Work together and be innovative says Rural School report
Small rural primary schools must form effective partnerships and collaborations if they are to survive into the future and continue to be a vital part of rural community life, says a new report published by the Church of England.
Working Together released by the Church of England's National Education Office says that rural schools are one of the state's last remaining points of contact with rural communities and they have a key role in rural life. But it warns that the days of the individual autonomous small school are numbered as they face financial challenges particularly with likely changes to the way schools are funded and falling rolls in rural areas.
The Church of England is responsible for more than 50% of the 4146 small rural schools in England (with less than 210 pupils*) as 200 years ago it set out to offer education to all when the landscape was very different.
The report points out the benefits of collaboration with other schools, creating formal partnerships and shares case studies from around the country where this has successfully been done. It also notes that few rural schools have the capacity to convert to academy status without support - and says the Church of England already has support structures in place with diocesan Multi Academy Trusts (MATs).
Michael Mill, Director of Education, Children and Young People for the Diocese of Carlisle said: “The warnings contained in this report are very pertinent to us here in Cumbria.
“The Diocese of Carlisle has 105 schools across our county. Sixty of them have fewer than 100 pupils on roll. We are continuing to explore what best collaborative practices can be adopted as we move forward.
“Rural schools are facing increasing budgetary pressures and more emphasis on a partnership approach will help alleviate that. The Church of England report recognises the need for structural collaboration and the formation of our Multi Academy Trust – The Good Shepherd provides one way forward.”
The report also suggests proactively using parts of the school building for other services including post offices, community centres, nurseries and even relocating the church.
It goes on to issue a 'dare to be different' challenge to schools to in their teaching approach: one example is introducing virtual learning already working effectively in the Scottish Highlands and parts of Australia and New Zealand.
The report faces hard questions and sets out helpful checklists for governors and Diocesan Boards of Education to map a way forward for their rural schools. It states that there is a still a government presumption against closure, saying any cases must be strong "and in the best interests of the overall education provision for an area."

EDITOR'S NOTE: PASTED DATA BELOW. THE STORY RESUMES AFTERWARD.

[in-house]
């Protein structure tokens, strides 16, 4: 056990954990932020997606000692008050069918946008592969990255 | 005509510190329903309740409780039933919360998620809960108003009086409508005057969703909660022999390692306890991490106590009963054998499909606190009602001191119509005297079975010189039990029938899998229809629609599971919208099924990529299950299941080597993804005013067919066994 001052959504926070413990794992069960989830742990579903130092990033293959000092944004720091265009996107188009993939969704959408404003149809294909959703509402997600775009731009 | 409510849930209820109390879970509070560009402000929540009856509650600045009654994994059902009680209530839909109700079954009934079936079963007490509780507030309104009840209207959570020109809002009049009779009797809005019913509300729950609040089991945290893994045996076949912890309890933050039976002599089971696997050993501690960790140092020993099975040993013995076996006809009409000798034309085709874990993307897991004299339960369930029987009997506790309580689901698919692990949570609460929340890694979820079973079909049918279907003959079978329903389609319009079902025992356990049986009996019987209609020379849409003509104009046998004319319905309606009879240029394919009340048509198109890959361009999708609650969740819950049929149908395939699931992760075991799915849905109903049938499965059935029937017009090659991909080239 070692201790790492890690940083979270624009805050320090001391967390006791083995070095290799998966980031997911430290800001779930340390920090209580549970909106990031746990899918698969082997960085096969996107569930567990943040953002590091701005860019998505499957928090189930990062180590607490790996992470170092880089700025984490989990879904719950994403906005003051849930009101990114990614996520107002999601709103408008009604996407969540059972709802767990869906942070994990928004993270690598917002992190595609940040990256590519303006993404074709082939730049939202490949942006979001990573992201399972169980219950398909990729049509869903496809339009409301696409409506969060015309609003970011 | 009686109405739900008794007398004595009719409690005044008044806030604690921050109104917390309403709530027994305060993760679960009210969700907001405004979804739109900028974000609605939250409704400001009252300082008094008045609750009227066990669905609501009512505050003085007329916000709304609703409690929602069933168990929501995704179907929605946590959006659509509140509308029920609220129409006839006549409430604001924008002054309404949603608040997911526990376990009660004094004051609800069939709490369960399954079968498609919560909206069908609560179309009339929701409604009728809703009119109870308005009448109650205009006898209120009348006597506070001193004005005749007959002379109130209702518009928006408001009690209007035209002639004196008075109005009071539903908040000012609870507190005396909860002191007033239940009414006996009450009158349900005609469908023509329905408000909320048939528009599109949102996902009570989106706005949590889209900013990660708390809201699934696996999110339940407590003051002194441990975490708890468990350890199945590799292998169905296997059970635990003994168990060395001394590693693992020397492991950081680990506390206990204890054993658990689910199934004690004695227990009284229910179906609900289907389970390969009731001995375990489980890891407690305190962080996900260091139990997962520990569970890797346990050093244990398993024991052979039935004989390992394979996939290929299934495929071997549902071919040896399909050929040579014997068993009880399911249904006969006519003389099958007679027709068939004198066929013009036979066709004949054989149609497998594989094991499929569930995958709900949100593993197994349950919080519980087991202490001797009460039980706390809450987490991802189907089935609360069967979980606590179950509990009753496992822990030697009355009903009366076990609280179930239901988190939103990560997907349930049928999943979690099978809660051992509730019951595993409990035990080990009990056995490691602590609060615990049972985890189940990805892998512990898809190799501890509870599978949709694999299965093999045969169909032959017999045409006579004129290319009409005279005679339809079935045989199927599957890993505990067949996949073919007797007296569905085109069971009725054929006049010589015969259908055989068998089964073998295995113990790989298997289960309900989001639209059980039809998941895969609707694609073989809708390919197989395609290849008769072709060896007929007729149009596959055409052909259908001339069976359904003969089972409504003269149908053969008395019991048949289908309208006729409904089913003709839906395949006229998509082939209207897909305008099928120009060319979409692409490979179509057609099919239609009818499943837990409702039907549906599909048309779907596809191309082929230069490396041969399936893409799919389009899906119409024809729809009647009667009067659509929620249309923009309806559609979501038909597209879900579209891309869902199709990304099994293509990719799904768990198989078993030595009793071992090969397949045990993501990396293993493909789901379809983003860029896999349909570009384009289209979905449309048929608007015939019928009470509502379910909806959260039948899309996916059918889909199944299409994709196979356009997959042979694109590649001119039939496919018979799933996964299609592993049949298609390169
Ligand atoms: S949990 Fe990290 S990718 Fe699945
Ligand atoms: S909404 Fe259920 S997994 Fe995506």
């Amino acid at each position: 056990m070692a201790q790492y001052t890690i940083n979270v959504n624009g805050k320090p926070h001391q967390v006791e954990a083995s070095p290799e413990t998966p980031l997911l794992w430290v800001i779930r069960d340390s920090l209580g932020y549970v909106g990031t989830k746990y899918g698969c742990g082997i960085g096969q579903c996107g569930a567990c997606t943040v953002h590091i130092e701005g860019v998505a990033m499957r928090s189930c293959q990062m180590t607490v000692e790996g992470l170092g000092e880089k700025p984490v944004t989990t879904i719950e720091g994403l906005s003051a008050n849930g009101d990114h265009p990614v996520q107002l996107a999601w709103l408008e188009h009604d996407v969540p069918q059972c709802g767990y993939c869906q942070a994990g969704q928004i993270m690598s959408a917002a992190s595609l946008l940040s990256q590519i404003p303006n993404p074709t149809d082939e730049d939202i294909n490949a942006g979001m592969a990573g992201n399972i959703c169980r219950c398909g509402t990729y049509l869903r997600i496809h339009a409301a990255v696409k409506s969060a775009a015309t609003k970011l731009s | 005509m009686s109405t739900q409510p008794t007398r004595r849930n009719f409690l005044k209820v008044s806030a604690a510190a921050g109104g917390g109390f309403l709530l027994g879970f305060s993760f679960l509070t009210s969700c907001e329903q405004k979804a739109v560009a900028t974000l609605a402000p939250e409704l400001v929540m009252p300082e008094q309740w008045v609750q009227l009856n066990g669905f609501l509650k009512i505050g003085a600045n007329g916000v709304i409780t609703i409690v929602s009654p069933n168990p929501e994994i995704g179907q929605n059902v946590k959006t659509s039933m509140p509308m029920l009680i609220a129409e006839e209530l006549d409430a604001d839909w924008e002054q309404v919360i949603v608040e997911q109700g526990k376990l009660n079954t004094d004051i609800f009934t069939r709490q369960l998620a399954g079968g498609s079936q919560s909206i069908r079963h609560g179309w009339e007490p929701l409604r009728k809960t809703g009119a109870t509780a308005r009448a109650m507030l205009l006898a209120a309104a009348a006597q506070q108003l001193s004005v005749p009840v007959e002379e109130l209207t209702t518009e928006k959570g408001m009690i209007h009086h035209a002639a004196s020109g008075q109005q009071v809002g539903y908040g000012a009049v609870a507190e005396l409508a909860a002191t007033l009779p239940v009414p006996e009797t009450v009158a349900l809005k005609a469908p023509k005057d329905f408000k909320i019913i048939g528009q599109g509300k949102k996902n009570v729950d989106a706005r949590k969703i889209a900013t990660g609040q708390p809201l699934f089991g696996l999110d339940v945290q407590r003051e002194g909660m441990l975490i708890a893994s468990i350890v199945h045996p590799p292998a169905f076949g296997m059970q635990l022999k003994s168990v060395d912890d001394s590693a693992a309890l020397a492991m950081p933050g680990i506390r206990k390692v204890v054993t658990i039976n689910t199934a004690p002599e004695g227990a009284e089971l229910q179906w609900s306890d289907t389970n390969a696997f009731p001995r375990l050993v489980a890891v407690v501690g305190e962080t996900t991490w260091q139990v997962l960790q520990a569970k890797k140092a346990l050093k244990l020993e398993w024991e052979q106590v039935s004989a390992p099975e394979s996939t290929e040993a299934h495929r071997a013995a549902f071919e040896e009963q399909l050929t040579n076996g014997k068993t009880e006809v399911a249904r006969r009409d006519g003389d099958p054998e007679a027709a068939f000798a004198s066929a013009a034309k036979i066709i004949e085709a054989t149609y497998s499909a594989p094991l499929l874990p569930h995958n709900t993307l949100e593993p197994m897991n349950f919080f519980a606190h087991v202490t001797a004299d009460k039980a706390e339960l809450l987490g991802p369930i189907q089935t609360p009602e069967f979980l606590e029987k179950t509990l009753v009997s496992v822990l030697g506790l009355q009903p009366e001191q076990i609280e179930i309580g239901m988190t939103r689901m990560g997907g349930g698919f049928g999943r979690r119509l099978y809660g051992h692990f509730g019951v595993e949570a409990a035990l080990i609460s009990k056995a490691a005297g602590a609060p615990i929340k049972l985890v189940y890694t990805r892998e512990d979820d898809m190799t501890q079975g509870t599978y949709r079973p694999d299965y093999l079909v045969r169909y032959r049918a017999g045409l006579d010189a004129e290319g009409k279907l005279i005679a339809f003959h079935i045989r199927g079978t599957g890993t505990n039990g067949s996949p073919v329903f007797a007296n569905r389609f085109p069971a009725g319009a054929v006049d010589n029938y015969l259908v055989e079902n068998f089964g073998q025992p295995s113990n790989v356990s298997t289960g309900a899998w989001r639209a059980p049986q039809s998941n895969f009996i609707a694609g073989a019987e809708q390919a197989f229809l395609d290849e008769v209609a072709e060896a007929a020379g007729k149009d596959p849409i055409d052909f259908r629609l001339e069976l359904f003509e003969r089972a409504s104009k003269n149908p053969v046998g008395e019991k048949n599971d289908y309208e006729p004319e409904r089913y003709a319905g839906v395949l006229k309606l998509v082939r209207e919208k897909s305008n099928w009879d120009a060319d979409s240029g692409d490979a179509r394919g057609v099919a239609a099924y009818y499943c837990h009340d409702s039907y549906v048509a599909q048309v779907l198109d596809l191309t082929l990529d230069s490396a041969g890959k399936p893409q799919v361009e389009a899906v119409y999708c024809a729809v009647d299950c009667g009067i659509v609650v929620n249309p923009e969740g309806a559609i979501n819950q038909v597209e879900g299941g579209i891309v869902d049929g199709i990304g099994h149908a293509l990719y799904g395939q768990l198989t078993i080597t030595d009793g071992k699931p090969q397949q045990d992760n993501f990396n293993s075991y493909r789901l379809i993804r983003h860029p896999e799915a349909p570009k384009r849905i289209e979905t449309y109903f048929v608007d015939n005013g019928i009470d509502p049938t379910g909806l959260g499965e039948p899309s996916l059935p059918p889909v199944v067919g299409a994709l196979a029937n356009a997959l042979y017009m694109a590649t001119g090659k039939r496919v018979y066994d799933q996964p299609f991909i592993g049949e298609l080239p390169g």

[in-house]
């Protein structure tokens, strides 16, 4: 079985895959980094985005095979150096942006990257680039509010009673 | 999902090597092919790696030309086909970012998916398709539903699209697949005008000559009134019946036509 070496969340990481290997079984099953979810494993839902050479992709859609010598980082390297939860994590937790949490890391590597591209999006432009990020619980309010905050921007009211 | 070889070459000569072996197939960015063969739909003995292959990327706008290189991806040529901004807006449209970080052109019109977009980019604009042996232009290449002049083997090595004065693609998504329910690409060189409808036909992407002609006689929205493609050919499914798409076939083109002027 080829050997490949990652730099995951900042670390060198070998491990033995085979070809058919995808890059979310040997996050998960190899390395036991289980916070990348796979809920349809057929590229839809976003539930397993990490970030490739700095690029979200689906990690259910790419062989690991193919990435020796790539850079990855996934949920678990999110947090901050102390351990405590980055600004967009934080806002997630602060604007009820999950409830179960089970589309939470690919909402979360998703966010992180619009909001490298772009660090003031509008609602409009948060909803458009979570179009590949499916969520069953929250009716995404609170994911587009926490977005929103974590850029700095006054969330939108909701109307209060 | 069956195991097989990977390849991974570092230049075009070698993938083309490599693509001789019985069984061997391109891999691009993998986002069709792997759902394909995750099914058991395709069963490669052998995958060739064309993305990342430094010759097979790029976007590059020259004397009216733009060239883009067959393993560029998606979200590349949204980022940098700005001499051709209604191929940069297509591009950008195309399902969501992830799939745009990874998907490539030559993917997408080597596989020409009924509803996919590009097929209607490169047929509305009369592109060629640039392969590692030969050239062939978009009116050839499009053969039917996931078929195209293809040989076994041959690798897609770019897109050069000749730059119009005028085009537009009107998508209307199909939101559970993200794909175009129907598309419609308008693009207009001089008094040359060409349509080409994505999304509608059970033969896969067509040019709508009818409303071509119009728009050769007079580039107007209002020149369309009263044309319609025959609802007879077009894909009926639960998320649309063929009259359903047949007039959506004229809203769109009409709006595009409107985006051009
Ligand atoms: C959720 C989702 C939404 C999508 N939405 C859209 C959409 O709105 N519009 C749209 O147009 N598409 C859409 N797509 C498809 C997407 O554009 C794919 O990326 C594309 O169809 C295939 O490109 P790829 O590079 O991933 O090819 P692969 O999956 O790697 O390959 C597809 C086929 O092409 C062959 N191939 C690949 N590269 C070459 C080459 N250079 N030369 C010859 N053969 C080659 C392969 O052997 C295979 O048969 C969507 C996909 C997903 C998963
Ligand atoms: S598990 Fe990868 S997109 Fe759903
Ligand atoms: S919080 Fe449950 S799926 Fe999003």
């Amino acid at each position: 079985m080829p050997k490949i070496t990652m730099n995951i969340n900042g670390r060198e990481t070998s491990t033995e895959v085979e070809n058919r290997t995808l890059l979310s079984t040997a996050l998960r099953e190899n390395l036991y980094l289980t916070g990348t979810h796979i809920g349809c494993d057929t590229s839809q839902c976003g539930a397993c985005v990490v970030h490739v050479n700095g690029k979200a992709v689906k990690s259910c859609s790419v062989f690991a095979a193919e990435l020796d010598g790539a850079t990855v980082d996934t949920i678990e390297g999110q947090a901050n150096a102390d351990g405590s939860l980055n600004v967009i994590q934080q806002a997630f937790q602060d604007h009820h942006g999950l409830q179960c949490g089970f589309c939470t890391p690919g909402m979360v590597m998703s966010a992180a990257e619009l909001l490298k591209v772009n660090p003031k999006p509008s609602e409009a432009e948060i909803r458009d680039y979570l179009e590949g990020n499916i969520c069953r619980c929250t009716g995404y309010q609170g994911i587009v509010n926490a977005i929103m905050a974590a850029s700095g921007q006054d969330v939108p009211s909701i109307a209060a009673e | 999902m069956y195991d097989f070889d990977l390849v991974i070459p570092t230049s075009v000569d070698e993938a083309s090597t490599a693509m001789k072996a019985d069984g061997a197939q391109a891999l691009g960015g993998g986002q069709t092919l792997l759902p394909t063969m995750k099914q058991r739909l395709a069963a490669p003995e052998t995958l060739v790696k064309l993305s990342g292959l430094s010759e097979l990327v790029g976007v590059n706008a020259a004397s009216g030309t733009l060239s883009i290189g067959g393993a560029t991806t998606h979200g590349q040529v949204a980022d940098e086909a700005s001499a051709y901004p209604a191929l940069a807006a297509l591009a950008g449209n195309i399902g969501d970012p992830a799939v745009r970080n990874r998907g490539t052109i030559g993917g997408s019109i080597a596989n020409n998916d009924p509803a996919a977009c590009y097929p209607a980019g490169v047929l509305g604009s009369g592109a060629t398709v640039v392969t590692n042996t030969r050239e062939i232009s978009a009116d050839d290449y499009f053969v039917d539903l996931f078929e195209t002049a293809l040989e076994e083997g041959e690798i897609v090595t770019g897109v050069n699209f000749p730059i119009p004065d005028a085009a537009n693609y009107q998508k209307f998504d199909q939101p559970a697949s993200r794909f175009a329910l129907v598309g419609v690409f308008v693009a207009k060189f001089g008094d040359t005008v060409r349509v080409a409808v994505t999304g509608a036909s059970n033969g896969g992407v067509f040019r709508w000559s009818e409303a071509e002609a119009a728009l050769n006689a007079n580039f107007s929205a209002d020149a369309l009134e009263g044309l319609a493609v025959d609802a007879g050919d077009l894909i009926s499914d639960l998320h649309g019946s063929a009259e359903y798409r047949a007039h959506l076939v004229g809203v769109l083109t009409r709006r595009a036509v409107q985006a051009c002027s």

The Rev Nigel Genders, the Church of England's Chief Education Officer, said: "In the current education landscape small rural schools face some tough challenges which are not simple to resolve and are often expressed in negative terms. This report is about suggesting a range of collaborative and innovative ways forward for these schools, which clearly have a key role in rural life, while not shying away from the difficult questions."
The Bishop of Oxford, John Pritchard, Chair of the CofE's Board of Education said: "Rural schools, like our country churches, are the vital heartbeat of the countryside. Partnership has to be the way forward. In the Diocese of Oxford, for example, we are seeing imaginative schemes such as the one in Bletchingdon, where a new school - which will also house community village facilities - is being built on land owned by the Duchy of Cornwall, alongside affordable rural housing, to the benefit of all. I hope this report will inspire other such creative partnerships to help our rural schools thrive."
Notes to editors
More information on Church of England schools at https://www.churchofengland.org/education/church-schools-academies.aspx
More information about The Good Shepherd Multi Academy Trust at http://www.thegoodshepherdmat.co.uk
For further information please contact Dave Roberts, Diocesan Communications Officer, on 07984 927434 or at firstname.lastname@example.org or the Ven Richard Pratt on 01900 66190.